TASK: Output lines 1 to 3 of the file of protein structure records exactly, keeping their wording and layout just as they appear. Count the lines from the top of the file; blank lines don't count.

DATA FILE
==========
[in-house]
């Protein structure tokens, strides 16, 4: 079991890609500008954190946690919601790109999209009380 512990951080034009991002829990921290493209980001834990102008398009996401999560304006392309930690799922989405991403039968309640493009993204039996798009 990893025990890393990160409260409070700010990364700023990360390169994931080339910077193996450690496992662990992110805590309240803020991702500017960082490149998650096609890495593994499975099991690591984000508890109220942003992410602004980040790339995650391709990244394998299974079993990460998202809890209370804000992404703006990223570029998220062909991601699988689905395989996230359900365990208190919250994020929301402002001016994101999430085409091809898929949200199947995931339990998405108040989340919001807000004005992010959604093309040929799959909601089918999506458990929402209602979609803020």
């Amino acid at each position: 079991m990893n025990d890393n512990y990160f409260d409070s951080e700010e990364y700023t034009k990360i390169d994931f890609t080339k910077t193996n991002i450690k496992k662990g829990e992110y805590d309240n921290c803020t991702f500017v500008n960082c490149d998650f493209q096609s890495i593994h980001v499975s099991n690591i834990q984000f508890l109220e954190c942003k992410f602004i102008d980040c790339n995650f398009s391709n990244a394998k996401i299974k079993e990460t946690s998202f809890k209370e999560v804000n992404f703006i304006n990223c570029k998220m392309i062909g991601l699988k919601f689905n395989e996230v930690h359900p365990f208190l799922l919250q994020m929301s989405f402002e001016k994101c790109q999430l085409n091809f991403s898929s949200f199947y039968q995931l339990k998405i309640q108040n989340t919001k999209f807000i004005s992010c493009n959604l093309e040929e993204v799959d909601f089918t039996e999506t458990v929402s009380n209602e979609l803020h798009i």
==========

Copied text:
[in-house]
């Protein structure tokens, strides 16, 4: 079991890609500008954190946690919601790109999209009380 512990951080034009991002829990921290493209980001834990102008398009996401999560304006392309930690799922989405991403039968309640493009993204039996798009 990893025990890393990160409260409070700010990364700023990360390169994931080339910077193996450690496992662990992110805590309240803020991702500017960082490149998650096609890495593994499975099991690591984000508890109220942003992410602004980040790339995650391709990244394998299974079993990460998202809890209370804000992404703006990223570029998220062909991601699988689905395989996230359900365990208190919250994020929301402002001016994101999430085409091809898929949200199947995931339990998405108040989340919001807000004005992010959604093309040929799959909601089918999506458990929402209602979609803020």
């Amino acid at each position: 079991m990893n025990d890393n512990y990160f409260d409070s951080e700010e990364y700023t034009k990360i390169d994931f890609t080339k910077t193996n991002i450690k496992k662990g829990e992110y805590d309240n921290c803020t991702f500017v500008n960082c490149d998650f493209q096609s890495i593994h980001v499975s099991n690591i834990q984000f508890l109220e954190c942003k992410f602004i102008d980040c790339n995650f398009s391709n990244a394998k996401i299974k079993e990460t946690s998202f809890k209370e999560v804000n992404f703006i304006n990223c570029k998220m392309i062909g991601l699988k919601f689905n395989e996230v930690h359900p365990f208190l799922l919250q994020m929301s989405f402002e001016k994101c790109q999430l085409n091809f991403s898929s949200f199947y039968q995931l339990k998405i309640q108040n989340t919001k999209f807000i004005s992010c493009n959604l093309e040929e993204v799959d909601f089918t039996e999506t458990v929402s009380n209602e979609l803020h798009i």